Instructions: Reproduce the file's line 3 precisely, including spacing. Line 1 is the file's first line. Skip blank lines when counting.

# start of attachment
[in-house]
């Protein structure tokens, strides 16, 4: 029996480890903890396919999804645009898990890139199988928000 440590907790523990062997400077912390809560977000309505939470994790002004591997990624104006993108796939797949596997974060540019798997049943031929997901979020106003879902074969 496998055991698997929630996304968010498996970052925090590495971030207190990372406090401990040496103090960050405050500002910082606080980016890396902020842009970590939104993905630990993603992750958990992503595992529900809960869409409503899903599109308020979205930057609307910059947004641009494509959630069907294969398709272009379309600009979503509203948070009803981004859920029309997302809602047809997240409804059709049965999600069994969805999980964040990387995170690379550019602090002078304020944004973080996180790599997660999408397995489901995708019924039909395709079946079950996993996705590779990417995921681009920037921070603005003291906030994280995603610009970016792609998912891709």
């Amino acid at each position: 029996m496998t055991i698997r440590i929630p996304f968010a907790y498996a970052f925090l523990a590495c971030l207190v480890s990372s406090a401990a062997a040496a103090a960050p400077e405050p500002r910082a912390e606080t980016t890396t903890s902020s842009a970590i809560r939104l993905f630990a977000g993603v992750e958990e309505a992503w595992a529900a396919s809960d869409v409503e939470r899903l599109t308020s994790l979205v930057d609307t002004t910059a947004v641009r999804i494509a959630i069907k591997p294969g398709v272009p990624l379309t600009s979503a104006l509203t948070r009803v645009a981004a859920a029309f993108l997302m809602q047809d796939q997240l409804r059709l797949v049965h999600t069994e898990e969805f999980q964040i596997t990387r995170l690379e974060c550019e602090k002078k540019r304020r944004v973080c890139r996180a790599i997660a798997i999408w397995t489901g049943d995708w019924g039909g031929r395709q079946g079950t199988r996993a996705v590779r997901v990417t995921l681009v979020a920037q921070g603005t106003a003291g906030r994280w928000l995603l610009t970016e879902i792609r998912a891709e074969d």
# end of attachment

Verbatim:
């Amino acid at each position: 029996m496998t055991i698997r440590i929630p996304f968010a907790y498996a970052f925090l523990a590495c971030l207190v480890s990372s406090a401990a062997a040496a103090a960050p400077e405050p500002r910082a912390e606080t980016t890396t903890s902020s842009a970590i809560r939104l993905f630990a977000g993603v992750e958990e309505a992503w595992a529900a396919s809960d869409v409503e939470r899903l599109t308020s994790l979205v930057d609307t002004t910059a947004v641009r999804i494509a959630i069907k591997p294969g398709v272009p990624l379309t600009s979503a104006l509203t948070r009803v645009a981004a859920a029309f993108l997302m809602q047809d796939q997240l409804r059709l797949v049965h999600t069994e898990e969805f999980q964040i596997t990387r995170l690379e974060c550019e602090k002078k540019r304020r944004v973080c890139r996180a790599i997660a798997i999408w397995t489901g049943d995708w019924g039909g031929r395709q079946g079950t199988r996993a996705v590779r997901v990417t995921l681009v979020a920037q921070g603005t106003a003291g906030r994280w928000l995603l610009t970016e879902i792609r998912a891709e074969d």